Basic – Cybersecurity
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The MFA definition (or Multi-factor authentication) is a security mechanism that verifies a user’s identification using multiple factors. When you use multi-factor authentication to protect your online account, you have to verify yourself in multiple ways such as providing your fingerprint or a verification code sent to your smartphone before you log into your account using a password.
The traditional username and password protection method is highly vulnerable to brute force attacks where the attackers keep trying many different passwords until he finds out the correct password to your account. Furthermore, the MFA provides multiple layers of security by making your accounts more difficult to target for online attacks. The two-factor authentication is one of the most popular forms of multifactor authentication.
The types of factors used in MFA
In MFA, there are 3 types of factors used for account verification. They are knowledge, possession, and inherence factors.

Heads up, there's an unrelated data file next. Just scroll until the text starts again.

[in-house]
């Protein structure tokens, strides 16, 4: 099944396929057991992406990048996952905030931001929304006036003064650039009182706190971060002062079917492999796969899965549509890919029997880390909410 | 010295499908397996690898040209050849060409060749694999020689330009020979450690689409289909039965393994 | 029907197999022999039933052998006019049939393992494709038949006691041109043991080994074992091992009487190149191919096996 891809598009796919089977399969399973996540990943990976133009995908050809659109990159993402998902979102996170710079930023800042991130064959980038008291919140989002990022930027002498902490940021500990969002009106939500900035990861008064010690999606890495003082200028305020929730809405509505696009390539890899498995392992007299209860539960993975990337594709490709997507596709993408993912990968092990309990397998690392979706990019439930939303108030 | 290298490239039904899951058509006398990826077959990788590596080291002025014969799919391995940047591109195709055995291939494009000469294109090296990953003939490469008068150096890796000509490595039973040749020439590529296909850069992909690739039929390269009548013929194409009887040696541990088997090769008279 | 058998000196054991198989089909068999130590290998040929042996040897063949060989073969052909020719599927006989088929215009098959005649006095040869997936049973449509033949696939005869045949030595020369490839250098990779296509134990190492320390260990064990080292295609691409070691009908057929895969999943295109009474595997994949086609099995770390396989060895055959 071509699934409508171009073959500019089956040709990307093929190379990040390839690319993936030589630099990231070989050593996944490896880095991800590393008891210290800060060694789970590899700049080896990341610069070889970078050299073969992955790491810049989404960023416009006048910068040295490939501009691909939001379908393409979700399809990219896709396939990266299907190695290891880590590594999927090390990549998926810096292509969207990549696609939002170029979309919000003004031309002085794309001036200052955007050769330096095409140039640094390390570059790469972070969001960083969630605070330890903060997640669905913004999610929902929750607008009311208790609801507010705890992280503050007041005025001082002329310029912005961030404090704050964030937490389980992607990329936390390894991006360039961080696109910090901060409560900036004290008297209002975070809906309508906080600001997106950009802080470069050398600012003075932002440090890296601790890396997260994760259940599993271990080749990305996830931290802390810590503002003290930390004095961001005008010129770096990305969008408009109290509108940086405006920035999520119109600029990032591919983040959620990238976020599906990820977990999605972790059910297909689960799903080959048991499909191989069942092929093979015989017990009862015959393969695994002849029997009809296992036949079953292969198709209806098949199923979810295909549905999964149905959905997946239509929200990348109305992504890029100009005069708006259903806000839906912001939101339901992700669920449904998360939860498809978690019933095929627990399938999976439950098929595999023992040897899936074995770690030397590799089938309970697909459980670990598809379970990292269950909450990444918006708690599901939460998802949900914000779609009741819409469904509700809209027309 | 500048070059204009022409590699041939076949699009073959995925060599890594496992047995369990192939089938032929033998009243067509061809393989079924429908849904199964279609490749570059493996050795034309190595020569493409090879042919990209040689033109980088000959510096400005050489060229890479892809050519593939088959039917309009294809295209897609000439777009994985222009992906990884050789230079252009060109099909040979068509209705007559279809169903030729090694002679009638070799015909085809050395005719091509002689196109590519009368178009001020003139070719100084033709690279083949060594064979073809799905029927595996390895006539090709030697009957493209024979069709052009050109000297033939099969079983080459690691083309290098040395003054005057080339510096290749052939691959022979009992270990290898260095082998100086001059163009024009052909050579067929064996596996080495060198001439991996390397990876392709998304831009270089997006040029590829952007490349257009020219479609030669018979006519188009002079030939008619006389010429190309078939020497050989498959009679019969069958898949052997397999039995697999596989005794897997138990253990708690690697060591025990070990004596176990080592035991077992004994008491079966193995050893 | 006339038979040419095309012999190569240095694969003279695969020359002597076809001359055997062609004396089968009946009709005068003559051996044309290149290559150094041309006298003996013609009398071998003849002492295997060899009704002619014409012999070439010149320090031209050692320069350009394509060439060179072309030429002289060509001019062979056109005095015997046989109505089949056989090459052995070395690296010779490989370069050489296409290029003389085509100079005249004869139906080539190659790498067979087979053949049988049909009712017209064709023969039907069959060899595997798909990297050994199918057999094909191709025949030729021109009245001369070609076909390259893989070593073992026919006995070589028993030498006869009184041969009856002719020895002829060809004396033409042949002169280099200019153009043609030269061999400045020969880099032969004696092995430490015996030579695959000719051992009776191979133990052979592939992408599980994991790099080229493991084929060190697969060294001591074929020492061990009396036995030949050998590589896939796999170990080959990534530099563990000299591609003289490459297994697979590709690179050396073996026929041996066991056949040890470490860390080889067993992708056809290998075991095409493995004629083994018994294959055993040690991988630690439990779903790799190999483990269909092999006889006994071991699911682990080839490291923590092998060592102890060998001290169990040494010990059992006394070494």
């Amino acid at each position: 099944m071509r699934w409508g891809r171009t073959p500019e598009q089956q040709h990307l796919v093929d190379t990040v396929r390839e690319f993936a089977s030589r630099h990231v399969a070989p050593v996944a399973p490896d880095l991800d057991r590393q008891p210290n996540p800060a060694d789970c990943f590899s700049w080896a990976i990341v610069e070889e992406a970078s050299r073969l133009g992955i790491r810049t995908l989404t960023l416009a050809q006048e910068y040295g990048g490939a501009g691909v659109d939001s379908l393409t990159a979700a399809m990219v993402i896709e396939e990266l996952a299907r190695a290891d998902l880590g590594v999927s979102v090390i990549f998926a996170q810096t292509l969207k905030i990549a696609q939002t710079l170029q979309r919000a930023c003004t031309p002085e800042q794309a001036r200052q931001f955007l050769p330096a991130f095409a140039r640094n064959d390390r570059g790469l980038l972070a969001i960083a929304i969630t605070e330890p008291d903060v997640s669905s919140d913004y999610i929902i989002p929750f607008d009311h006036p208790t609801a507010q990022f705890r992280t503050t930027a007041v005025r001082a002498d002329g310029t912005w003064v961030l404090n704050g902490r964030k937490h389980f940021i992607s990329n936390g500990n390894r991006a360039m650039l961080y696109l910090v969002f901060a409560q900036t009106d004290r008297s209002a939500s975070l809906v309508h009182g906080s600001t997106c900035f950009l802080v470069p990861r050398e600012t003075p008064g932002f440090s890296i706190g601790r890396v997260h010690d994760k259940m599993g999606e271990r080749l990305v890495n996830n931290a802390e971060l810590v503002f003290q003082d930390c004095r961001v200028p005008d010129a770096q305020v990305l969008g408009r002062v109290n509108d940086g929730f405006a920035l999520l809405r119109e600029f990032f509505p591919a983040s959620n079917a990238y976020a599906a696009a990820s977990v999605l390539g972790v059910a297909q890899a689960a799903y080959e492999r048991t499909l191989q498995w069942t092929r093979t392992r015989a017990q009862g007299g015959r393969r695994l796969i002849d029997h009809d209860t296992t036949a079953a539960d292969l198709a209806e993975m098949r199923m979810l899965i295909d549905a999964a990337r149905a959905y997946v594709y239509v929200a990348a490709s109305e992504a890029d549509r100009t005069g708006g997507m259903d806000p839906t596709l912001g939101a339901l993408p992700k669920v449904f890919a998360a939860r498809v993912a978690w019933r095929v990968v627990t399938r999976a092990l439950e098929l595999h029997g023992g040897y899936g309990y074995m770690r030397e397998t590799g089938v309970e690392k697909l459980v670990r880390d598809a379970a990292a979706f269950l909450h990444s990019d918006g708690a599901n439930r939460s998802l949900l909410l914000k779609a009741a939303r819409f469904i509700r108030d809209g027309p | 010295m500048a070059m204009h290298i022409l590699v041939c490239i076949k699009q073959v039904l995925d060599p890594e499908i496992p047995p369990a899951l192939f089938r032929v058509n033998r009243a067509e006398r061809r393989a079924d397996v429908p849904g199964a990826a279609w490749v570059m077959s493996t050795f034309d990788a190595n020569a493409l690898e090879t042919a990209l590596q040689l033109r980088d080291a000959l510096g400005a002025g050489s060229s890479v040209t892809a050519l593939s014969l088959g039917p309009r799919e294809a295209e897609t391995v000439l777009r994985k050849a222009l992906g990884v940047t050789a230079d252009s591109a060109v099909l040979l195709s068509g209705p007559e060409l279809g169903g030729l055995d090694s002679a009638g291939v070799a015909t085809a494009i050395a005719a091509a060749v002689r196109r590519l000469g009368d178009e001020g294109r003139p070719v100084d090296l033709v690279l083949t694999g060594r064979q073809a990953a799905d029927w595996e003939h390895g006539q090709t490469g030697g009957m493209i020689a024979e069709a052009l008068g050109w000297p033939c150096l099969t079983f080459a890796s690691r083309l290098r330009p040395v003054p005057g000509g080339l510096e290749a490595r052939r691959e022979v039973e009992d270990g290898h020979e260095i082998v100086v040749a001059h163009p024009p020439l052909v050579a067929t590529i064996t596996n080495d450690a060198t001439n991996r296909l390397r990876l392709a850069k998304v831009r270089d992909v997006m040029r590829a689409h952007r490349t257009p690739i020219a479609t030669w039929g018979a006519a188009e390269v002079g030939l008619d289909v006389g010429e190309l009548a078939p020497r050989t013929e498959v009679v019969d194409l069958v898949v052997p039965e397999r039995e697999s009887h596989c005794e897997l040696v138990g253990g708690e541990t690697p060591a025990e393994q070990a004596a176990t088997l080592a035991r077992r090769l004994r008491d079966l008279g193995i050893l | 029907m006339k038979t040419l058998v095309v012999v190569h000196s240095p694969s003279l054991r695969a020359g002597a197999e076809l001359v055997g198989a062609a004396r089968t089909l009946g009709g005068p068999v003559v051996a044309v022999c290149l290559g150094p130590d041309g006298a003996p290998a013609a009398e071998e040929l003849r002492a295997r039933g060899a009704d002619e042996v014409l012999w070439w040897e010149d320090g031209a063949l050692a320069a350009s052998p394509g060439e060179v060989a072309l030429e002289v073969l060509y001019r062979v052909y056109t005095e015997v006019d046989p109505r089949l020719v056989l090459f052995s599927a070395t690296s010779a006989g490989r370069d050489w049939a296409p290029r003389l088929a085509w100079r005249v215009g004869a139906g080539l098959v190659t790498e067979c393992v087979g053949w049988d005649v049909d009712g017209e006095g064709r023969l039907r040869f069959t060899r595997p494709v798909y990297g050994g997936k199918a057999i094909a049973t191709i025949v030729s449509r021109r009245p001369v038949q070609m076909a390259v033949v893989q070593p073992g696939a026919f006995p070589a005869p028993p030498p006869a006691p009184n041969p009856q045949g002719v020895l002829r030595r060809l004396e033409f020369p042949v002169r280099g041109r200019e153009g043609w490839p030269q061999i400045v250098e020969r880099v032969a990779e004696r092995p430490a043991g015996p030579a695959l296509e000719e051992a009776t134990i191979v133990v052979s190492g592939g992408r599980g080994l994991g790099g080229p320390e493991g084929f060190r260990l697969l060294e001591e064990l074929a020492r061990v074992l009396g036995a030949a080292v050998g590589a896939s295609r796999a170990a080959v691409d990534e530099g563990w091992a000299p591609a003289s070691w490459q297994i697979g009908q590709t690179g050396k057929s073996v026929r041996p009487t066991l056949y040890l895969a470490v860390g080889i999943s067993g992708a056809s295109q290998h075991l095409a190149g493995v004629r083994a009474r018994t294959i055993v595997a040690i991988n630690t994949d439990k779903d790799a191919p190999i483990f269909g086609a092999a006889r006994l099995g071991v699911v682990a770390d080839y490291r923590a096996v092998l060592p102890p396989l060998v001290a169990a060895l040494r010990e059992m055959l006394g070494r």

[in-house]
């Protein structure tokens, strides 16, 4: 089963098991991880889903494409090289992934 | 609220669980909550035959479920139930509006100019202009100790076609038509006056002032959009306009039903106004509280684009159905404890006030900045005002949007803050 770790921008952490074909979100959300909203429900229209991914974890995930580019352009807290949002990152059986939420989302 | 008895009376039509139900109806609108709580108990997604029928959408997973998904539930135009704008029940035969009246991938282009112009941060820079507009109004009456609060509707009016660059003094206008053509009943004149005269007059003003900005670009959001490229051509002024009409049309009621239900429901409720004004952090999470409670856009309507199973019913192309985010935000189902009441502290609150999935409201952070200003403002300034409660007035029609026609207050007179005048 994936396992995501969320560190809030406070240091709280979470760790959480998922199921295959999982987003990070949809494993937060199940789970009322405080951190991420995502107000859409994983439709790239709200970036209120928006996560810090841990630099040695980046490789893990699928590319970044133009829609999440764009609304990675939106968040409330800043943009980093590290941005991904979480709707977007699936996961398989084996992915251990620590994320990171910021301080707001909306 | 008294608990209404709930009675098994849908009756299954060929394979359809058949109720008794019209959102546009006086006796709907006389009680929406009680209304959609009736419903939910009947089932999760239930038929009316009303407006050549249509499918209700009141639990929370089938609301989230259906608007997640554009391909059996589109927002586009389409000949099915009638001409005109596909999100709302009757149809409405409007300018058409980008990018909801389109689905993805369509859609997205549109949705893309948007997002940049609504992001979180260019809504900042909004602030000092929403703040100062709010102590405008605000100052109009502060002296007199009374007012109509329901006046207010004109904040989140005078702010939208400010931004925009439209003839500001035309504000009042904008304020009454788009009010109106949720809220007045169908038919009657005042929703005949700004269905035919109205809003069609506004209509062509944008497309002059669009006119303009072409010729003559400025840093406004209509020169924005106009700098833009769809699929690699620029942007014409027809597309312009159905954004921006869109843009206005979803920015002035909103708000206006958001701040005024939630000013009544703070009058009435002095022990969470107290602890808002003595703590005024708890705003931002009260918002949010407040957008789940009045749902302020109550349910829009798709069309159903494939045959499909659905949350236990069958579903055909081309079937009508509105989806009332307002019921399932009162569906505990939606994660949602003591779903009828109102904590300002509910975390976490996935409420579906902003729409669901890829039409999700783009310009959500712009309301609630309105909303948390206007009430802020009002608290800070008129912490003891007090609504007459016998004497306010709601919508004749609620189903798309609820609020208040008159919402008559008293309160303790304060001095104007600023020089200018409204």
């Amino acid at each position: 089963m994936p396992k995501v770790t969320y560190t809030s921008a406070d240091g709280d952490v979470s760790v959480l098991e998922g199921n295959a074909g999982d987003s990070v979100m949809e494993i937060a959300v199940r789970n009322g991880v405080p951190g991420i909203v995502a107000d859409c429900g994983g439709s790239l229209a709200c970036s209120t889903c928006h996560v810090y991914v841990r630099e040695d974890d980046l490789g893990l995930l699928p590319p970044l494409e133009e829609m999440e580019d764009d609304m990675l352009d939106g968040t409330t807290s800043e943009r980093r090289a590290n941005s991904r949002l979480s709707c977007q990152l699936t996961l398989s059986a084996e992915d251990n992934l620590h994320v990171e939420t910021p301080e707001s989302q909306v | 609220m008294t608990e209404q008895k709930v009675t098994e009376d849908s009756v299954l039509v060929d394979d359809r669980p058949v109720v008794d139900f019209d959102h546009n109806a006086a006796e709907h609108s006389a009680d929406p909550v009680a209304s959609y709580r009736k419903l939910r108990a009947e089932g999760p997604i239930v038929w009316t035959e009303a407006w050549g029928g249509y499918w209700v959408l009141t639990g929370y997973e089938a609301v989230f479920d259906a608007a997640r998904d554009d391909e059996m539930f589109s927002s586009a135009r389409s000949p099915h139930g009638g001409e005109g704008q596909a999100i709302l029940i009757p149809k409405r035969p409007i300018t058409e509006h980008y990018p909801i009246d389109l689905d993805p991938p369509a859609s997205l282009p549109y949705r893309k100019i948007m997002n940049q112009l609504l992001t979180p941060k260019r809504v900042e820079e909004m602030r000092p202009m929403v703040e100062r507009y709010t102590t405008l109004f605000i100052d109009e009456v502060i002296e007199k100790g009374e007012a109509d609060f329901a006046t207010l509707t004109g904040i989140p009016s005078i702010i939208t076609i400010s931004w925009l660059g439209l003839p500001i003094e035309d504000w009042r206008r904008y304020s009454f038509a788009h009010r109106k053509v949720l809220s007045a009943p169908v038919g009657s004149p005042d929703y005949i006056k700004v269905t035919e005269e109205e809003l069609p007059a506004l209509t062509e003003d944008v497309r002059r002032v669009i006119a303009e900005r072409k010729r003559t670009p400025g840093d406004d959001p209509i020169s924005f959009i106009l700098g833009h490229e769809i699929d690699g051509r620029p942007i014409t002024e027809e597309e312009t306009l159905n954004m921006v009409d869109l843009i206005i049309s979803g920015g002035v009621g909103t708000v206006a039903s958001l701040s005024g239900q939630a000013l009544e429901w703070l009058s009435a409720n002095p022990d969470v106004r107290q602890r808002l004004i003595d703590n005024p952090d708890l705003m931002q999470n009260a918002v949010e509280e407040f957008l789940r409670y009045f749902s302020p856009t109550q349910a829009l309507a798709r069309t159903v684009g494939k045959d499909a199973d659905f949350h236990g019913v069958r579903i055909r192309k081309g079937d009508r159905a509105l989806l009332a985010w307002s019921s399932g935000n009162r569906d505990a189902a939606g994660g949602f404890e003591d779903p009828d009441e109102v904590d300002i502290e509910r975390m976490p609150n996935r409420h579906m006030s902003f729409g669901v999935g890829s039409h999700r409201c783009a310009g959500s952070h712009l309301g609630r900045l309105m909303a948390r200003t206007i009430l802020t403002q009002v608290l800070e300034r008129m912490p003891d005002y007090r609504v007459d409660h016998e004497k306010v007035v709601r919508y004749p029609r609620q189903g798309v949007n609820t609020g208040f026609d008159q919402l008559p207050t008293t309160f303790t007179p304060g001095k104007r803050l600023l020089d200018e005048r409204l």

The knowledge factor means something only the user knows such as pin codes, passwords, an answer to a personal question like what is your mother’s maiden name? and swipe, tap or knock patterns used on smartphone lock screens.
The possession factor means something only the user has such as a smartphone that can receive a verification code, a USB drive with an encryption key that can be used to decrypt a protected folder on a computer, and an identification card that can be used to swipe to gain access to a secure location.
The inherence factor which is also known as biometrics identification means something only the user is such as face recognition, iris, and retinal scans, fingerprint scans, and voiceprints.